too used the Quenya future tense to paraphrase an imperative reported in indirect speech, as in
Rev 13:14: Quetis innar marir cemendë i caruvaltë emma i hravano, “it says to those who
dwell on earth that they are to make an image of the beast”. Here the Greek again has an
infinitive; similarly, the natural English wording is “they are to make”. However, I am the
first to admit that Quenya caruvaltë possibly only means “they will make”, as a simple
indicative statement about the future. If so, the wording I have used sounds like a plain
prediction, whereas the Greek rather implies a command.
One of the chief “missing” words in published Quenya vocabulary is the simple verb become
(the root NŌ “be born, become” in QL:66 is of little help). There can be little doubt that such
a common verb must occur in Tolkien’s material, and hopefully it will be published sooner or
later. In the meantime, the Neo-Quenya practitioner must find workaround solutions.
Sometimes such solutions do not even have to be obviously sub-optimal. In Revelation
11:13 we want to translate the phrase “those who remained became frightened”. I used the
wording i lemyaner nér ruhtainë, “the [ones who] remained were terrified”, combining a form
of “to be” with the passive participle of ruhta- “terrify” (WJ:415). The result therefore means
simply “…were terrified”. Indeed this is my normal way of expressing passive verbal action,
in accordance with such a Tolkien example as na carina indómelya *“be done thy will” for
“let thy will be done” (VT43:12).
In other contexts, I fell back on the verb ahyanë “changed” (PM:395), e.g. in John
1:14: “The Word became flesh.” Yet the wording i Quetta ahyanë mir hrávë, calqued on
English “the Word changed into flesh”, may well be regarded as too obvious an Anglicism.
In Revelation 11:15 we want to translate something like “the kingdom of the world has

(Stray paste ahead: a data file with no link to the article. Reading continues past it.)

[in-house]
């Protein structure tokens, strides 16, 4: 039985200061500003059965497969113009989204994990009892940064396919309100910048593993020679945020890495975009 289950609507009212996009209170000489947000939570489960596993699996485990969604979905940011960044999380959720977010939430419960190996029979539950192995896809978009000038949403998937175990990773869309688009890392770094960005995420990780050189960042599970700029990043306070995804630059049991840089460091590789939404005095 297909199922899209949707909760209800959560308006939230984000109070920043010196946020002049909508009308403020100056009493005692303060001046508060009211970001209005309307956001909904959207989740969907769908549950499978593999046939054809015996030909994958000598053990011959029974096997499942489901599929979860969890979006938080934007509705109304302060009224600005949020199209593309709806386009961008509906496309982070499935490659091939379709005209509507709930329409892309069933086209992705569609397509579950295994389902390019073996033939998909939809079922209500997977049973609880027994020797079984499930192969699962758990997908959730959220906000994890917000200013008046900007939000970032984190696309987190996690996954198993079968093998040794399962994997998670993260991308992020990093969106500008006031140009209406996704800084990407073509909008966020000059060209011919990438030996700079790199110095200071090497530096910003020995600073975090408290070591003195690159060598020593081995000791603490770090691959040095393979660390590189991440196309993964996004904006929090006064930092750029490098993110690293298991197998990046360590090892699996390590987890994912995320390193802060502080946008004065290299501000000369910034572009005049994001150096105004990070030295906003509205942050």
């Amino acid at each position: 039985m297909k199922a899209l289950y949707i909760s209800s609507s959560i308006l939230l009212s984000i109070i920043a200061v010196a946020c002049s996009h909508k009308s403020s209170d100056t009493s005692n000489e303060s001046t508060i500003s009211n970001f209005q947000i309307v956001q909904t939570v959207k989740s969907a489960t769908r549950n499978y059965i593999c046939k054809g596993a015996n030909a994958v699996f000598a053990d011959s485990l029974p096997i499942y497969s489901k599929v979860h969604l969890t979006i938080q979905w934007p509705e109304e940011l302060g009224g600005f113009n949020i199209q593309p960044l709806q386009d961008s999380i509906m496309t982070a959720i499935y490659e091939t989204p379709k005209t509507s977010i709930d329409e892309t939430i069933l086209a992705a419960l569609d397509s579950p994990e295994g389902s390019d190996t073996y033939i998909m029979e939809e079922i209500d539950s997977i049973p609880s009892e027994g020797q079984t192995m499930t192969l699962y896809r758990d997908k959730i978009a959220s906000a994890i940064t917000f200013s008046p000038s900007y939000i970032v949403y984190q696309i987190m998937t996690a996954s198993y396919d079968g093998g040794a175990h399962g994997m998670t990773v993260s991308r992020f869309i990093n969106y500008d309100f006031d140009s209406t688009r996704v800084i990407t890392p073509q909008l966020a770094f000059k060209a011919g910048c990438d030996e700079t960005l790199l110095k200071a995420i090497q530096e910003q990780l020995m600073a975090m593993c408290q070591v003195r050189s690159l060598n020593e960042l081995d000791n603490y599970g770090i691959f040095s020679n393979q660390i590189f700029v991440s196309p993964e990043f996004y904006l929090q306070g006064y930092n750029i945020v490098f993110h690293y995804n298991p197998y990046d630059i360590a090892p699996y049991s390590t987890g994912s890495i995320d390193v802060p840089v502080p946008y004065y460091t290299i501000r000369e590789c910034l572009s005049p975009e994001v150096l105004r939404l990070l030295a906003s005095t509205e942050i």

become the kingdom of our Lord and his Christ” (RSV). Translated word by word, the Greek
literally goes: “Has-become the kingdom of-the world the Lord’s our and the Christ’s his”.
Lacking a word for “become”, all I could think of was to use “is” and slip in a sí “now” to
suggest some kind of change: I aranië i mardeva ná sí Herulvo ar Hristoryo, literally “the
kingdom of the world is now our Lord’s and his Christ’s”.
The trick of adding a sí “now” also turns up in my rendering of Rev 2:3, there with a
negative verb: umil sí lumba “you are not now weary” (for “you have not grown weary”,
RSV). But it would obviously be better if we could really say “you have not become weary”.
Admittedly some of my renderings are not as good as I would like them to be, e,g,
Anar ahyanë morë “the Sun changed [to become!] black” in Rev 6:12. A better translation
must await the publication of a good word for “become”.
The word “that”, as a conjunction rather than a demonstrative, poses its own special
Two sentences published in VT49:27, 28 demonstrate that i can be used as a
conjunction “that”: Savin Elessar ar i nánë aran Ondórëo “I belive that Elessar really existed
and that he was a king of Gondor”, savin i E[lessarno] quetië naitë *“I believe that Elessar’s
speaking [is] true”. The form nai “be it that”, well-known from Namárië, can also now be
recognized as being simply the imperative na “be!” + this conjunction. I introduced i in my
own translations as well, replacing the form ne (taken from early “Qenya”, PE14:54) that I
had used in my first Quenya version of Revelation. The fact that i also has to cover several
other meanings (such as definite article and plural animate relative pronoun) is not always
practical, and to avoid a clash between the conjunction and the article, I typically let the verb
of the subordinate “that” sentence immediately follow the conjunction.
In English, a sentence introduced by “that” can indicate a consequence, as in Rev 3:18:
“I counsel you to buy from me gold refined by fire, that you may be rich” (RSV). Some
Quenya particle that can express “(so) that” would be very high on my wish-list. Lacking that,
I had to fall back on the English-style use of “that”: Quetin lyenna i caril mai qui mancal nillo
malta poitaina nárenen, i nauval lárëa (literally: “I say to you that you do well if you trade
from me gold cleansed by fire, that you will be rich”). But again, this may be too obvious an
The negative equivalent of “(so) that”, namely “lest” or “so as not to”, is also an
unfortunate gap in our knowledge of Quenya. I had no other option than to use i once again,
now combined with a negative. In Rev 18:4 we want to translate something like “come out of
her, my people, lest you take part in her sins” (RSV). I cannot offer anything much better than
mena et sello, lienya, i ualdë samuva ranta ósë úcareryassen (“go out from her, my people,
that you will not have part with her in her sins”).
The phrase “so [+ adjective]…that” is also challenging. It describes the consequence
of a certain degree of adjectival quality. An example is found in Rev 16:18, “there occurred
an earthquake so great that no such thing has occurred since men came to be on earth”. At
least we know that ta (basically “that”) can modify an adjective with the sense of English “so”